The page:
My commute: Tokyo to Yokohama

Inspired by others….my journey to work.

I live in the incredible neighborhood of Nakameguro in South-Central Tokyo. My apartment is on the second floor above the dentist and a wine bar.  I considered the wine bar a good sign when I was apartment hunting in 2010. In the morning when I go to work, this street is quiet. But during the day it’s bustling with people shopping and chit-chatting, and hanging out. At night it’s lit up with lanterns (you can see the pumpkin lanterns in these pictures). This street is my favorite place in all of Tokyo and the view from my balcony is the best place to watch the world go by.

My street (picframe)

There are 27 vending machines on my 7 minute walk to the station. You can also get hot drinks out of the vending machine.  Genius.

Vending MachinesAnd 4 convenience stores (7-11 and Family Mart), which are called “conbini” in Japan.  If only learning the rest of Japanese was that easy

7-11 (Nakameguro)

Here is Nakameguro Station, which is pretty calm by Tokyo standards. I get there between 6:45-7:15 depending on the day.  If I get the express train, then I try to get a seat on the “women’s only car.” I never wait more than 4 minutes for a train and always have a seat. And no line changes…a straight shot on the Tokyu-Tokyo line. I can’t tell you how much I love Tokyo transport.

Nakameguro Metro Station

The train ride can take about 40-50 minutes depending on if it’s the express or not.  It’s my time to wake up. I listen to podcasts, check emails, or pretend to read.  People watching is the best way to spend your time.  As we get closer to Yokohama the car is crammed with people. But Tokyo is one of the only major cities I know of that you can fall asleep on a stranger’s shoulder and no one will steal your iPhone or your wallet.


Upon arriving at Motomachi-Chukagai station in Yokohama, I have a choice.  Exit 5 for Starbucks or exit 6 to go to the park to get to school.  I pick exit 5 95% of the time.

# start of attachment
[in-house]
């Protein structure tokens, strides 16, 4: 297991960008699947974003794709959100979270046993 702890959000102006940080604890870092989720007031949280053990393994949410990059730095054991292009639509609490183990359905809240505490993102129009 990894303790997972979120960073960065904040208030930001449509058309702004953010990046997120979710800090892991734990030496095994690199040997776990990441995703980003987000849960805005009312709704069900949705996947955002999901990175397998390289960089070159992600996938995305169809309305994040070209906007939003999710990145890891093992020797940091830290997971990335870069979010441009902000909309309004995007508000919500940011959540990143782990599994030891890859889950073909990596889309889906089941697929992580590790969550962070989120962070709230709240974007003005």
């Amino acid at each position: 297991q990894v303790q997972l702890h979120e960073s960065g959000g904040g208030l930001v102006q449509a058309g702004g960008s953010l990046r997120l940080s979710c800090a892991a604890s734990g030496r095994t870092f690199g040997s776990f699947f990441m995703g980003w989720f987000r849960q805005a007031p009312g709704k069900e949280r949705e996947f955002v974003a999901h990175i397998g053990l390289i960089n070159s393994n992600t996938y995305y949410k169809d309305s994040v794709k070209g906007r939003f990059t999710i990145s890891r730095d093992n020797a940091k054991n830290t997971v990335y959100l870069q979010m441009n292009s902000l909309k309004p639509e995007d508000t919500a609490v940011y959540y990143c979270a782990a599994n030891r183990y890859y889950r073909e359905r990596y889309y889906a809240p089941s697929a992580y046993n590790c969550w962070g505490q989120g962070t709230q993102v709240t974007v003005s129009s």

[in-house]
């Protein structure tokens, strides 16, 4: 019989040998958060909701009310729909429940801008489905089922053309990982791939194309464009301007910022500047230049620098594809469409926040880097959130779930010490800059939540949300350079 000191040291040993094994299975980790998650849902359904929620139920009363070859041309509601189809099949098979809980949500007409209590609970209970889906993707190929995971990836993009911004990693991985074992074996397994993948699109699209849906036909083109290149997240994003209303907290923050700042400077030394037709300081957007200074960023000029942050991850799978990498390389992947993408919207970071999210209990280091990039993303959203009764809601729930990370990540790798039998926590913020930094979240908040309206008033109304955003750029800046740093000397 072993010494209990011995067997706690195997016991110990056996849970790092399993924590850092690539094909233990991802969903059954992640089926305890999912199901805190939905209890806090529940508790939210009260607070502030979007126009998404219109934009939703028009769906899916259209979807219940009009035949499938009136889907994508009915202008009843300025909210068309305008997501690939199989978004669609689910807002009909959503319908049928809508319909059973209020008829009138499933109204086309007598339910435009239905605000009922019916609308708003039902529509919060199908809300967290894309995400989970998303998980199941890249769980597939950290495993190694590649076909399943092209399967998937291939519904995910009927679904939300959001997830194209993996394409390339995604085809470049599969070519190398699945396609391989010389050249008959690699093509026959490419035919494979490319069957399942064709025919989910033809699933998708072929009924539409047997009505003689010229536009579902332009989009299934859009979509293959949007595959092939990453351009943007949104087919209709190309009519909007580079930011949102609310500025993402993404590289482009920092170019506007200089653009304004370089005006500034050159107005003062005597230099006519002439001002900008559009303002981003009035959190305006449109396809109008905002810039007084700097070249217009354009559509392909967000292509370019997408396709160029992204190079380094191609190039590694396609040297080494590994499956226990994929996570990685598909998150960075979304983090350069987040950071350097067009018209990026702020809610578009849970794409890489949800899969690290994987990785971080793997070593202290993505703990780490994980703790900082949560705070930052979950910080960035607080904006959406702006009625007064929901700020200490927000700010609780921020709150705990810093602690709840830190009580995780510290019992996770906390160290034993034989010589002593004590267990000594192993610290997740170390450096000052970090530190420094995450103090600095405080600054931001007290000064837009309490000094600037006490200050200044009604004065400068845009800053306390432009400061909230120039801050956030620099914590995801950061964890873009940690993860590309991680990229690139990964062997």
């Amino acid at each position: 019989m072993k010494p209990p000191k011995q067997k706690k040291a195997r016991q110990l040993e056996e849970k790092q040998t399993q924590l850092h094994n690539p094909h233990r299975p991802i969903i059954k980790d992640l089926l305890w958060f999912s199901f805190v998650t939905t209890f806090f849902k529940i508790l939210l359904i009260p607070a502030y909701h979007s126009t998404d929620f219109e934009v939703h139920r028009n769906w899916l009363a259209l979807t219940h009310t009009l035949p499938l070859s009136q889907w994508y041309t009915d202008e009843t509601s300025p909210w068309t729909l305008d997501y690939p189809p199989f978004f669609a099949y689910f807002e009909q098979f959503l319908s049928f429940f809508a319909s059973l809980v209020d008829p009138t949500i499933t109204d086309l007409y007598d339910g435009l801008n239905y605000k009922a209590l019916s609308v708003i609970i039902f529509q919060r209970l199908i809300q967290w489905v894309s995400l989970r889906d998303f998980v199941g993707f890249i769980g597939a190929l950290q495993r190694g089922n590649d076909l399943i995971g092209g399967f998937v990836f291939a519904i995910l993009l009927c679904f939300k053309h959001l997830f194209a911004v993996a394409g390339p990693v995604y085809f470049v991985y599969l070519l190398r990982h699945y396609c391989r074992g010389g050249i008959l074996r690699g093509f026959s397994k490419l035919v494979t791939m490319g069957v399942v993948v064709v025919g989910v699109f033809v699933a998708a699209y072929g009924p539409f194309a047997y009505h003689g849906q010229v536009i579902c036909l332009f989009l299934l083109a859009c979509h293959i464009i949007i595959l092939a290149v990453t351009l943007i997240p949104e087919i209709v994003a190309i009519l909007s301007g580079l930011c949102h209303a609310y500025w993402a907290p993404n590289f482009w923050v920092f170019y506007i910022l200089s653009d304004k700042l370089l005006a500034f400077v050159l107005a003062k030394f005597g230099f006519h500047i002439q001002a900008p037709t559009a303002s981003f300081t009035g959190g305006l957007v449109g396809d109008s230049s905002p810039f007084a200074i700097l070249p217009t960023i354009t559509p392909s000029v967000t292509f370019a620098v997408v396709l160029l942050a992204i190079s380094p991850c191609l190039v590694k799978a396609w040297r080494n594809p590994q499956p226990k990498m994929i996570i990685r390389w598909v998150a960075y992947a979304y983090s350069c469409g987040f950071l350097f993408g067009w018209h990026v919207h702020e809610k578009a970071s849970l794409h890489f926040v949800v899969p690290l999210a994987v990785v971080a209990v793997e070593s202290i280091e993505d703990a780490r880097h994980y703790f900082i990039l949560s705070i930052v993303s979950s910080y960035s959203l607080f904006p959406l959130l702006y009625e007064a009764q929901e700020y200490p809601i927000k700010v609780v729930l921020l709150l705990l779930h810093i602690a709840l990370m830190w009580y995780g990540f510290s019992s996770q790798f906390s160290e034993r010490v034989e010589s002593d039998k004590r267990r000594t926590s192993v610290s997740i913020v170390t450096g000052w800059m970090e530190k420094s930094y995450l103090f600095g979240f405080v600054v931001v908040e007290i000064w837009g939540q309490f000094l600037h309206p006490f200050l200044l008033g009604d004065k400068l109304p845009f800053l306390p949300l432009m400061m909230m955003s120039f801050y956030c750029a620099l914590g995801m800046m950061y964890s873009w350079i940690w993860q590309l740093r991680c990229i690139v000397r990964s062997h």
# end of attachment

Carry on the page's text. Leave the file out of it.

I love this photo.  I must take 8 or 9 escalators to get to the station exit.  The walls are covered with old photos of Yokohama, reminding weary commuters of what life was like in Yokohama when the first foreigners were given permission to stay.  Traditions and lifestyles change in Japan, but no country has a better sense of self than Japan.

Changing Traditions in Yokohama (instagram)

After a five minute walk, I arrive at the school gates. Yokohama International School is tucked into a residential neighborhood on “the Bluff” and is surprisingly small for a school of almost 700 students.

YIS entrance

An hour or so after leaving my apartment in Tokyo, I arrive in my classroom.

Bring on the day.


Thanks to all those who posted their journeys to work. It turned something that can be a chore into something pretty special. Check out Kim’s, Jess’s Anne’s, Clint’s , Keri-Lee’s  (any others?) for other commutes.

About Rebekah Madrid

MYP Humanities Instructor. International School Teacher in Japan. Google Certified Teacher. Apple Distinguished Educator. National Board Certified Teacher. Traveler & TV Watcher. This is where I write my thoughts about all of the above.
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13 Responses to My commute: Tokyo to Yokohama

  1. annemirtschin says:

    Thanks for sharing your journey to school. It is so different to my journey. I love the fact we can share and learn a little more about each other. My students are working with a class in North Japan, so I shall show them your blog post as this will give them a good ‘picture’ of our different environments.

    • I loved comparing our commutes. It’ll also be interesting to see how Northern Japan is different than Tokyo. And it is amazing how something so simple ( a few pictures online about a mundane task) can make the world seem more amazing. Thanks for stopping by!

  2. Kim Cofino says:

    My favorite is the one with the school girls in their adorable uniforms and hats! Have you ever seen them on the bus going through Motomachi? It’s a whole bus full of girls in those hats. Makes me smile every time I catch a glimpse!

  3. Pingback: Visualizing my journey to school…… | e-Journeys

  4. Susan says:

    Really cool post. Thanks for sharing!

  5. Wow! SoooOoo interesting! You have a long commute everyday, but what an amazing one! Thanks so much for sharing your journey to work with us all.

  6. Pingback: An introvert blogging in a extrovert world | Rebekah Madrid

  7. Craig says:

    Thanks for sharing Rebekah, it is always good to be reminded about the joys of the simple things that sometimes we take for granted.

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